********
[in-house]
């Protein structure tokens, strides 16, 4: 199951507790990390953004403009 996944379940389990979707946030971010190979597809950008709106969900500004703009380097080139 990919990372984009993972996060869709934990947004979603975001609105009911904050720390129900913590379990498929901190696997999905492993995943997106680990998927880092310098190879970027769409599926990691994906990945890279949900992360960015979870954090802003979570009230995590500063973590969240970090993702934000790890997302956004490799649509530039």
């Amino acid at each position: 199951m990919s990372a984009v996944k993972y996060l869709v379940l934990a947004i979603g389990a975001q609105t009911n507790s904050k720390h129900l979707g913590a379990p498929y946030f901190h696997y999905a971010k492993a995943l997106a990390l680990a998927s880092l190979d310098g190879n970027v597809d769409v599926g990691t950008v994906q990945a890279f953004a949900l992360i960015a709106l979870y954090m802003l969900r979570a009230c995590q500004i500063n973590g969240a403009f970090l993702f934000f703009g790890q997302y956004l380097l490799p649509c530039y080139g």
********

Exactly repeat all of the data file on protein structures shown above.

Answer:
[in-house]
């Protein structure tokens, strides 16, 4: 199951507790990390953004403009 996944379940389990979707946030971010190979597809950008709106969900500004703009380097080139 990919990372984009993972996060869709934990947004979603975001609105009911904050720390129900913590379990498929901190696997999905492993995943997106680990998927880092310098190879970027769409599926990691994906990945890279949900992360960015979870954090802003979570009230995590500063973590969240970090993702934000790890997302956004490799649509530039």
């Amino acid at each position: 199951m990919s990372a984009v996944k993972y996060l869709v379940l934990a947004i979603g389990a975001q609105t009911n507790s904050k720390h129900l979707g913590a379990p498929y946030f901190h696997y999905a971010k492993a995943l997106a990390l680990a998927s880092l190979d310098g190879n970027v597809d769409v599926g990691t950008v994906q990945a890279f953004a949900l992360i960015a709106l979870y954090m802003l969900r979570a009230c995590q500004i500063n973590g969240a403009f970090l993702f934000f703009g790890q997302y956004l380097l490799p649509c530039y080139g």